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In 1947, Jackie Robinson becomes the first African-American to play in Major League Baseball in the modern era when he was signed by the Brooklyn Dodgers and faces considerable racism in the process.

Director:

Brian Helgeland

Writer:

Brian Helgeland
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3,275 ( 359)
3 wins & 18 nominations. See more awards »

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Cast

Cast overview, first billed only:
Chadwick Boseman ... Jackie Robinson
Harrison Ford ... Branch Rickey
Nicole Beharie ... Rachel Robinson
Christopher Meloni ... Leo Durocher
Ryan Merriman ... Dixie Walker
Lucas Black ... Pee Wee Reese
André Holland ... Wendell Smith (as Andre Holland)
Alan Tudyk ... Ben Chapman
Hamish Linklater ... Ralph Branca
T.R. Knight ... Harold Parrott
John C. McGinley ... Red Barber
Toby Huss ... Clyde Sukeforth
Max Gail ... Burt Shotton
Brad Beyer ... Kirby Higbe
James Pickens Jr. ... Mr. Brock
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Storyline

In 1946, Jackie Robinson is a Negro League baseball player who never takes racism lying down. Branch Rickey is a Major League team executive with a bold idea. To that end, Rickey recruits Robinson to break the unspoken color line as the first modern African American Major League player. As both anticipate, this proves a major challenge for Robinson and his family as they endure unrelenting racist hostility on and off the field, from player and fan alike. As Jackie struggles against his nature to endure such abuse without complaint, he finds allies and hope where he least expects it. Written by Kenneth Chisholm (kchishol@rogers.com)

Plot Summary | Add Synopsis

Taglines:

In a game divided by color, he made us see greatness.

Genres:

Biography | Drama | Sport

Motion Picture Rating (MPAA)

Rated PG-13 for thematic elements including language | See all certifications »

Parents Guide:

View content advisory »
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Details

Official Sites:

Official site

Country:

USA

Language:

English

Release Date:

12 April 2013 (USA) See more »

Also Known As:

42: The Jackie Robinson Story See more »

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Box Office

Budget:

$40,000,000 (estimated)

Opening Weekend USA:

$27,487,144, 14 April 2013, Wide Release

Gross USA:

$95,001,343, 21 July 2013
See more on IMDbPro »

Company Credits

Show more on IMDbPro »

Technical Specs

Runtime:

Sound Mix:

Dolby Digital | Datasat | SDDS

Color:

Color

Aspect Ratio:

2.35 : 1
See full technical specs »
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Did You Know?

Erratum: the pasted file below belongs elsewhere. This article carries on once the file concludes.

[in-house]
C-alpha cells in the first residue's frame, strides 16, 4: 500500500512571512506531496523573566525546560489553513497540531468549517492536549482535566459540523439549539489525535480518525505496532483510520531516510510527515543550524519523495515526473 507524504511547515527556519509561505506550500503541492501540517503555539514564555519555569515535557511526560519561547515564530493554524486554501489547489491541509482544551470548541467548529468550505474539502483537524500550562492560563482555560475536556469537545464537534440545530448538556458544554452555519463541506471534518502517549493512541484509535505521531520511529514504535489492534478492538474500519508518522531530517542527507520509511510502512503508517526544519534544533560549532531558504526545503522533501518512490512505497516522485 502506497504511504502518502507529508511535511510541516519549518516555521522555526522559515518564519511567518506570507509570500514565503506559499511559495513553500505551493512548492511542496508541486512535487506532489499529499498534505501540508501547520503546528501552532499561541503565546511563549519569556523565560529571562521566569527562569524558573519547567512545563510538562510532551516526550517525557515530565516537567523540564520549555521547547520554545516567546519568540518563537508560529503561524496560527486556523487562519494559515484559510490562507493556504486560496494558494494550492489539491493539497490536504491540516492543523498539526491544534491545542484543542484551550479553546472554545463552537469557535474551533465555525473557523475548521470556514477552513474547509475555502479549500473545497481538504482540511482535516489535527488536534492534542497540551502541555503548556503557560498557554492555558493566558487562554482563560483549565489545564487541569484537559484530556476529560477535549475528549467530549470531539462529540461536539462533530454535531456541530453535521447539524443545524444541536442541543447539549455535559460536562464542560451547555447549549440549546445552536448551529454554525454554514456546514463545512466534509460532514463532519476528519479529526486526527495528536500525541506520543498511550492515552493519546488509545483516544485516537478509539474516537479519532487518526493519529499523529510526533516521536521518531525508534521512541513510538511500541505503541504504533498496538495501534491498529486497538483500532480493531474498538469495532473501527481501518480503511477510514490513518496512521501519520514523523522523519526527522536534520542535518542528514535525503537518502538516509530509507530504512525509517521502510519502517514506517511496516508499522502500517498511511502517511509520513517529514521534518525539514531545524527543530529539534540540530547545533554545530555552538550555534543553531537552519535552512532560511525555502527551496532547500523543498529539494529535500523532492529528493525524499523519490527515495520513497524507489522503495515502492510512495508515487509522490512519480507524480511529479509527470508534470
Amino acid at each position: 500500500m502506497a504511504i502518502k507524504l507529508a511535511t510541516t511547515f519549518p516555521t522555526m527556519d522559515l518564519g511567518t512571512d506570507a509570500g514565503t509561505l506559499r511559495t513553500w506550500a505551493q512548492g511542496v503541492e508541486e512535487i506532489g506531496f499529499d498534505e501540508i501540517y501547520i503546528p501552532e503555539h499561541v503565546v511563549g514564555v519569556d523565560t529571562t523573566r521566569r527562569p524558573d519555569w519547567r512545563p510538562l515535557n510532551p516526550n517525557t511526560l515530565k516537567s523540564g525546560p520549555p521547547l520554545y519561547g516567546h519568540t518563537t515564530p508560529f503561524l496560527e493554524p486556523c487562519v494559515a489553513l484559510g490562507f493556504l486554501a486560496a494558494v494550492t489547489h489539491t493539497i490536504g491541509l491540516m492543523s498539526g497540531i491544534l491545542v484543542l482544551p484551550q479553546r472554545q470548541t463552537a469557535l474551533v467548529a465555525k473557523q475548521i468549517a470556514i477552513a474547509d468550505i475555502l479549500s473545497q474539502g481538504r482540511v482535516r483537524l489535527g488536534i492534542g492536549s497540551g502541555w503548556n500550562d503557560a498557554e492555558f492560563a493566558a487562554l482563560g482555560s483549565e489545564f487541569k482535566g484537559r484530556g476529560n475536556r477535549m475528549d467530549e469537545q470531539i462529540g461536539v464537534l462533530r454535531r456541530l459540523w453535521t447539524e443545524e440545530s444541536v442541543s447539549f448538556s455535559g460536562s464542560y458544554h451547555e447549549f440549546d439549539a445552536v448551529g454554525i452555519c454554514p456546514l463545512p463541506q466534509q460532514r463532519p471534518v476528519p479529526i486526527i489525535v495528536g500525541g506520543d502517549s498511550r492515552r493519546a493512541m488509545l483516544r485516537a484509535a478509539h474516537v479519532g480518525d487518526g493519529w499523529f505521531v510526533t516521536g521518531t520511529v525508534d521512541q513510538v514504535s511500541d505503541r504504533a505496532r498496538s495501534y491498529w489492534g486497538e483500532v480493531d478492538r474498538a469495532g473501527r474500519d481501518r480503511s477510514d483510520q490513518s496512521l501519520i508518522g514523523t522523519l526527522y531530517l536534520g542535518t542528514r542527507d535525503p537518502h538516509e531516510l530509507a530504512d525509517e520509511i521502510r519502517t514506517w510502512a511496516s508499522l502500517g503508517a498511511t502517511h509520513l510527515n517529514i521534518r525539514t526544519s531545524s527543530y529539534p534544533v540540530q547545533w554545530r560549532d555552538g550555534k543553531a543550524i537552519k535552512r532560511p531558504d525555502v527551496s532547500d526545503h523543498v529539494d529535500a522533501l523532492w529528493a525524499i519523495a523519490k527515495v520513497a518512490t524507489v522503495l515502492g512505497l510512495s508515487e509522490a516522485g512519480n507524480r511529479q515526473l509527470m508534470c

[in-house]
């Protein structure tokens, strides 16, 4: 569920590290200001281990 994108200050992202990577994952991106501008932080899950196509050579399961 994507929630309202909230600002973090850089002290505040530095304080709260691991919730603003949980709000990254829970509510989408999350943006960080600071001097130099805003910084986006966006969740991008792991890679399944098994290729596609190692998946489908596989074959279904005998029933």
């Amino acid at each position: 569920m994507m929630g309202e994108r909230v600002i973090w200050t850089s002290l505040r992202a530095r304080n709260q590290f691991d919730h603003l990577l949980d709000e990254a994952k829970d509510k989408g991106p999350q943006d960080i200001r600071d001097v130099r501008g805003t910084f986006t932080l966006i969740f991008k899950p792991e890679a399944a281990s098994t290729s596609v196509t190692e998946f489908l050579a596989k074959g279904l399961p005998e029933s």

Trivia

Alan Tudyk claimed that he and Chadwick Boseman deliberately avoided fraternizing while filming their scenes together, to better convey the animosity between Jackie Robinson and Ben Chapman. See more »

Goofs

When Pee Wee Reese puts his arm around Jackie Robinson's shoulder at the start of a day game at Crosley Field, the scoreboard clock reads 8:45. Day games start in early afternoon. See more »

Quotes

Jackie Robinson: I don't think it matters what I believe, only what I do.
See more »

Connections

Featured in Maltin on Movies: The Wolverine (2013) See more »

Soundtracks

Good Rockin' Tonight
Written Roy Brown
Performed by Wynonie Harris
Courtesy of Gusto Records, Inc.
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User Reviews

 
Extraordinary Performances by young actors
13 April 2013 | by hitek_dialektSee all my reviews

I'm a middle-aged black man now and sometimes I wonder if young people get it.

I was born in Richmond, VA, and I'm 1 (ONE) generation removed from segregation.

It is because of this that I was FLOORED by the performance of these young actors. Chadwick Boseman & Nicole Beharie did a magnificent job portraying the grace and courage of the Robinsons.

I couldn't have done it. Boseman has an UNCANNY resemblance to Jackie, and his performance was so visceral that it proved to me that I couldn't have done it.

I wouldn't have had the courage to stand up to racism by NOT fighting back. I wouldn't have had the patience to bide my time until folks decided it was time to see me as being more than sub-human. I absolutely wouldn't have taken the risk of playing a game while people threatened my wife and child.

When Jackie finally got angry enough to smash his bat against a wall, that was the ONLY thing I could relate to - then to realize he had to go back out there because it was about MORE than just him - I was flabbergasted by his courage.

This is more than a film about baseball. The nuances like watching people in second class seating still turning out to support Robinson in full-on "Sunday church service" dress was poignant to me.

This movie ain't just about Jackie.

My mom is from New York, and she was 7 years old when Jackie joined the Dodgers. She remembers this clearly.

It's obvious why you (as I did) would take your kids to see this film as it shows what happened and how far we've come. For me, it shows what other people did FOR ME that I was incapable of doing for myself.

This film has some corny parts to it - like most films of this ilk, it sanitizes some things and does tie a nice bow on some issues glossed over in the retelling...

..that doesn't mean it's not a darned good film.

I'm pretty cynical these days. It's not often that I watch a film with a lump in my throat the whole time. I am indebted to the young actors who portrayed the people of my grandparents' generation with style, class and urgency.

I will own this film when it becomes available and that date can't come soon enough.


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